Opening June 13, 2019
Directed by: Jim Loach
Writing credits: David Scearce (screenplay), based on the novel by Robert Lipsyte
Principal actors: Blake Cooper, Donald Sutherland, Judy Greer, Beau Knapp, Danielle Rose Russell, Liana Liberato
If you’ve ever seen a coming-of-age movie, one about that special summer when a teenager learns powerful lessons about character or how to love themselves or to forgive their flawed families, well, then you know what’s in store with Measure of a Man. It’s 1976, and while America is celebrating its bicentennial, Bobby Marks (Cooper) is preparing to leave “the city” (New York, one presumes as there’s a lot of guesswork involved in this vague snapshot of a film), for his family’s lake cottage. But rather than looking forward to summer vacation, Bobby’s dreading it because he’s fat, which makes him the object of mockery with his peer group and elicits predictably hurtful comments from his family about his eating habits.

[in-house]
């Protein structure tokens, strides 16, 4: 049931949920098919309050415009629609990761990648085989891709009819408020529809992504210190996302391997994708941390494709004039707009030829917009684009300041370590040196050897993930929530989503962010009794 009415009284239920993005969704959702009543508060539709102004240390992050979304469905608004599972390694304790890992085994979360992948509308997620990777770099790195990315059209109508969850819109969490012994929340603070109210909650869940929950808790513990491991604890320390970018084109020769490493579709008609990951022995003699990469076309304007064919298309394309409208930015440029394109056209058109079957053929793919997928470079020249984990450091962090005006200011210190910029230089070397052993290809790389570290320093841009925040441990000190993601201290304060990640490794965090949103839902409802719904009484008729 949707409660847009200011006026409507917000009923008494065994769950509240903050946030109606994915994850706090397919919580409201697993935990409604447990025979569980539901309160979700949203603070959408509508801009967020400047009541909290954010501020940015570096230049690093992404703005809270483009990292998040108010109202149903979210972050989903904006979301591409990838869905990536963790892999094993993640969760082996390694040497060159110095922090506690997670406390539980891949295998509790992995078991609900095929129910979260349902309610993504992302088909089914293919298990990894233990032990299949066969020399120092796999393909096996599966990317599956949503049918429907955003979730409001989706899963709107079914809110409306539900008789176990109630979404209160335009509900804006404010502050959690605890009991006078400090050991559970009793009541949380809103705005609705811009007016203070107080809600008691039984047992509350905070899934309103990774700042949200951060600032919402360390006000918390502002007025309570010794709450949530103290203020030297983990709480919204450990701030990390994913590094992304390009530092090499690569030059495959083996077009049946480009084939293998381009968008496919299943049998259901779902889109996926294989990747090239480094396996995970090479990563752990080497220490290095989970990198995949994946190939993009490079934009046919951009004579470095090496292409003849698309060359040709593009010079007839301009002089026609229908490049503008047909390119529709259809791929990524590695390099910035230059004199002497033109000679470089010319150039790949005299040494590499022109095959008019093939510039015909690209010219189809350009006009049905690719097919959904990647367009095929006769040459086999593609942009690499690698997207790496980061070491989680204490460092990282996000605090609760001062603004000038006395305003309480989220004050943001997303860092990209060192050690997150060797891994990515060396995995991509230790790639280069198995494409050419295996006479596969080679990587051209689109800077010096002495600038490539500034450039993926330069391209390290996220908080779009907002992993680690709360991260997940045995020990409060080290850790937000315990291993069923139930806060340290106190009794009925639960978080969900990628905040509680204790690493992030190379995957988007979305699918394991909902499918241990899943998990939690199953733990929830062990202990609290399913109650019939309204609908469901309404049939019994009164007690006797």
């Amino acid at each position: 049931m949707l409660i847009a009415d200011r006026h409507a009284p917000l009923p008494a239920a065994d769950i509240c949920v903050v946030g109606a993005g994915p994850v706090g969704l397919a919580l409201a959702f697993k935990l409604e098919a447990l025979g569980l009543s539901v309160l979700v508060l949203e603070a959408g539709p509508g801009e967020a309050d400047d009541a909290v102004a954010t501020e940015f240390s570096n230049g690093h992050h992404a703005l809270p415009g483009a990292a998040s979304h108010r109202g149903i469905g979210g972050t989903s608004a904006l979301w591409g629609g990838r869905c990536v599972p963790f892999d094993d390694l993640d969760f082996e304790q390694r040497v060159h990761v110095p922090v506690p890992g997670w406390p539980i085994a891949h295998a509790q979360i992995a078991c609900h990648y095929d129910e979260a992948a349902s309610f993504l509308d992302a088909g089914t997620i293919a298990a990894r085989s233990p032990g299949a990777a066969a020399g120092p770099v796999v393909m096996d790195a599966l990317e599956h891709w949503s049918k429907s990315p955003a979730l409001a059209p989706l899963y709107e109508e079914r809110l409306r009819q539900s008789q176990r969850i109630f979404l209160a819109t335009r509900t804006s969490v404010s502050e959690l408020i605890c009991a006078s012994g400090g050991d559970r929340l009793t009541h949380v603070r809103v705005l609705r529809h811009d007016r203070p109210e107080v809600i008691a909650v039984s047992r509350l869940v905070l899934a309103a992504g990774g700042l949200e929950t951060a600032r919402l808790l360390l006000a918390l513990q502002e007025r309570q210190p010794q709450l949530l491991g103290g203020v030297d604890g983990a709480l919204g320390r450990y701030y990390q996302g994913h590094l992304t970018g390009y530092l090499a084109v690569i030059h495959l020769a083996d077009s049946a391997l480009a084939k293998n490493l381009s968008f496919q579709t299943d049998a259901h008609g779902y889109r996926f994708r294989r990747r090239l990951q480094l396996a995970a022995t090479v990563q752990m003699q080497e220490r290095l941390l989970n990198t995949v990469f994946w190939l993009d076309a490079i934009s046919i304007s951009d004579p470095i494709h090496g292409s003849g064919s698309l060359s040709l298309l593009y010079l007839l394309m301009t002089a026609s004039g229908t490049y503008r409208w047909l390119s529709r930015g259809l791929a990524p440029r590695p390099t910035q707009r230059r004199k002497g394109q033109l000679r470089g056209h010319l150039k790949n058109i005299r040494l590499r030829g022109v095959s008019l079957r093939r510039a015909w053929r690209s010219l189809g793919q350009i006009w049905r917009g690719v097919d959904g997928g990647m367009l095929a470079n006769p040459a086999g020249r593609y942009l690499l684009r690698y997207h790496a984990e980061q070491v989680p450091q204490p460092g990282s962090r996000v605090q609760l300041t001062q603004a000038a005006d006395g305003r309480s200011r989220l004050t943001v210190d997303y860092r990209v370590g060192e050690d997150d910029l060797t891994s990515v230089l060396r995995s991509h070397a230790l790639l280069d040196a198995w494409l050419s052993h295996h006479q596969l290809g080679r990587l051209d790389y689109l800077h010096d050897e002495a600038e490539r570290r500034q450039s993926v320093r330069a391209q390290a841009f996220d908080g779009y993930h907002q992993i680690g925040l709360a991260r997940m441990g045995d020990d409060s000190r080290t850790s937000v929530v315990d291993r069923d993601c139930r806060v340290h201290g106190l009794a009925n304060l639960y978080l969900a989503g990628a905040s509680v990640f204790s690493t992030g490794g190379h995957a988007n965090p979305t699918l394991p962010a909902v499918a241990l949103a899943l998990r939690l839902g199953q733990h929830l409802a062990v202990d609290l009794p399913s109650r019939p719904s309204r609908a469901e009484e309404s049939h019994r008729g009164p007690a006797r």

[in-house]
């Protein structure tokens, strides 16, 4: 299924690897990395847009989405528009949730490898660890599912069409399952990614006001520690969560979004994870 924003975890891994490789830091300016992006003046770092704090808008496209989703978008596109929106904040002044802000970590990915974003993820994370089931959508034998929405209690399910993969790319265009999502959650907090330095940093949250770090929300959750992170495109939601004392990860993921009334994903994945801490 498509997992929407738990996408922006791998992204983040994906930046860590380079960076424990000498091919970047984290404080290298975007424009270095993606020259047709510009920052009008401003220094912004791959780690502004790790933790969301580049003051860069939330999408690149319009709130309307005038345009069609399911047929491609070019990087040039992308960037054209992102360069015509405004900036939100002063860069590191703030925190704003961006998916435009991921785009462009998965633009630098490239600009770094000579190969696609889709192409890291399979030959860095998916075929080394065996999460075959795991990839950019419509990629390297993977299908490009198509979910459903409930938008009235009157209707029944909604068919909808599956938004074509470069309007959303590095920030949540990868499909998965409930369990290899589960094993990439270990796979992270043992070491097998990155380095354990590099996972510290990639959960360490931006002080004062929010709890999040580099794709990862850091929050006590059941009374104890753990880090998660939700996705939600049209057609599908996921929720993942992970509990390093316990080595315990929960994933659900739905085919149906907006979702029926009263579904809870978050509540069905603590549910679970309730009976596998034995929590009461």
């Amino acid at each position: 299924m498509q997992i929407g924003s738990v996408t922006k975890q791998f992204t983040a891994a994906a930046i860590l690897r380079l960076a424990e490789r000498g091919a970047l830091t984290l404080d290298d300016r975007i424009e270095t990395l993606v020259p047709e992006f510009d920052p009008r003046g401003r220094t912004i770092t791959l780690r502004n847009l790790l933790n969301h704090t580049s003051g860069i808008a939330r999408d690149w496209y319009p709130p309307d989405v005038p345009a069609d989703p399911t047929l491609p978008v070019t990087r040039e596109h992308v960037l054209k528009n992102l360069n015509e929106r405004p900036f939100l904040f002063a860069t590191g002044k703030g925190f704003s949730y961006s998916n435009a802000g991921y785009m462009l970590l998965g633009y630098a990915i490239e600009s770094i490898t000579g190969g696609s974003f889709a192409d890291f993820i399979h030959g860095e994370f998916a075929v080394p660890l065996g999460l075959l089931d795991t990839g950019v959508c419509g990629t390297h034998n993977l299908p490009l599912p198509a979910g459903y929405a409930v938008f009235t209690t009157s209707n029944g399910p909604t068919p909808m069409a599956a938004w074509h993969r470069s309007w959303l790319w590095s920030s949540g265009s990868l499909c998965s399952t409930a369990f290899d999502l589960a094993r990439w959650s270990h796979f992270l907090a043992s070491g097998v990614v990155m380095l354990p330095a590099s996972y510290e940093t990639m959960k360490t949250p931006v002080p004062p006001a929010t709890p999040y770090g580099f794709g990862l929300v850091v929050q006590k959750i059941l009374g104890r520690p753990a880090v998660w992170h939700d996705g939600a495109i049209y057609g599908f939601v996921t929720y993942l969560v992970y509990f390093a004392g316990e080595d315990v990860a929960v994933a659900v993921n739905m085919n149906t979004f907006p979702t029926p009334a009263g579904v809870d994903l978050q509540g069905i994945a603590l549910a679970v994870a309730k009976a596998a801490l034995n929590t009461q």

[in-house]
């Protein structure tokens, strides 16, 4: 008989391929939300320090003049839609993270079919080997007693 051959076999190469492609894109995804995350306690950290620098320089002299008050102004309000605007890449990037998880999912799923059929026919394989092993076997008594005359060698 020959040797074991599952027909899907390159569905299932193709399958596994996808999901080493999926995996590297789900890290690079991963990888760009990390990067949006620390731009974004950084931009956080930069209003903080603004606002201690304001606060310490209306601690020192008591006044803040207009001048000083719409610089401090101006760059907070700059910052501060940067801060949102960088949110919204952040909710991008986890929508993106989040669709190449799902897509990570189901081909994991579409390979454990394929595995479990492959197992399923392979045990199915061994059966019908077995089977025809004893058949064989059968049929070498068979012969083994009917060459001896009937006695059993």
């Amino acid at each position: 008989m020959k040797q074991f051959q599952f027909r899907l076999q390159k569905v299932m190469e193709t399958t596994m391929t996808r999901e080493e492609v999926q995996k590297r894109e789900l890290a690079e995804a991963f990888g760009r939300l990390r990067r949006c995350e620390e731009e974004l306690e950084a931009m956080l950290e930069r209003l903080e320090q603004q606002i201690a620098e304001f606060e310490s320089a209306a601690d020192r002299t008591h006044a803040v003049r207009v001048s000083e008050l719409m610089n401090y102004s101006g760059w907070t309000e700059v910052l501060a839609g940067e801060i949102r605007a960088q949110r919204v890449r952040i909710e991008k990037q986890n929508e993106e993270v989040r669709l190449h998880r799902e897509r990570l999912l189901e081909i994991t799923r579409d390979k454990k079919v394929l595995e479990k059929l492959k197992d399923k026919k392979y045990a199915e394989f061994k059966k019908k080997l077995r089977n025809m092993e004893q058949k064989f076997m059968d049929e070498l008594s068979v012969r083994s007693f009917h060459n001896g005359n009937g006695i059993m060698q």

But this summer – oh yes, this one special summer – while Bobby’s father is absent, his mother is preoccupied, and his sister is busy flirting, Bobby gets a summer job. Of course it entails good old American hard work – how else will Bobby learn a “valuable” lesson? – and brings him into contact with both an older “outsider” mentor figure, and a one-dimensional “townie” bully. Does Bobby persevere? You betcha! Does his boss, an older doctor (Sutherland), help him learn valuable lessons about self-worth and the distinction between justice and revenge? Absolutely! Does the bully (Knapp) turn out to have his own source of shame and “otherness” that surely causes him to act the way he does? 100 %! Is each point along this movie’s plotline predictable, thinly sketched out, stereotypical, and underwhelming? Yes, yes, yes, and yes! But wait, there’s more: the movie deprives us of almost any background information, while occasionally doling out important-seeming details that are never further explored.
If it’s not clear yet, I think it’s safe to skip Measure of a Man, which retreads old ground without adding anything new to the coming-of-age genre, and offers mostly flat performances and clichéd, pat depictions of different kinds of suffering. I’m not surprised it took a year for this movie to make it from film screens in the US to Germany, and I’d be surprised if this made any impact on an international audience. (Diana Perry S.)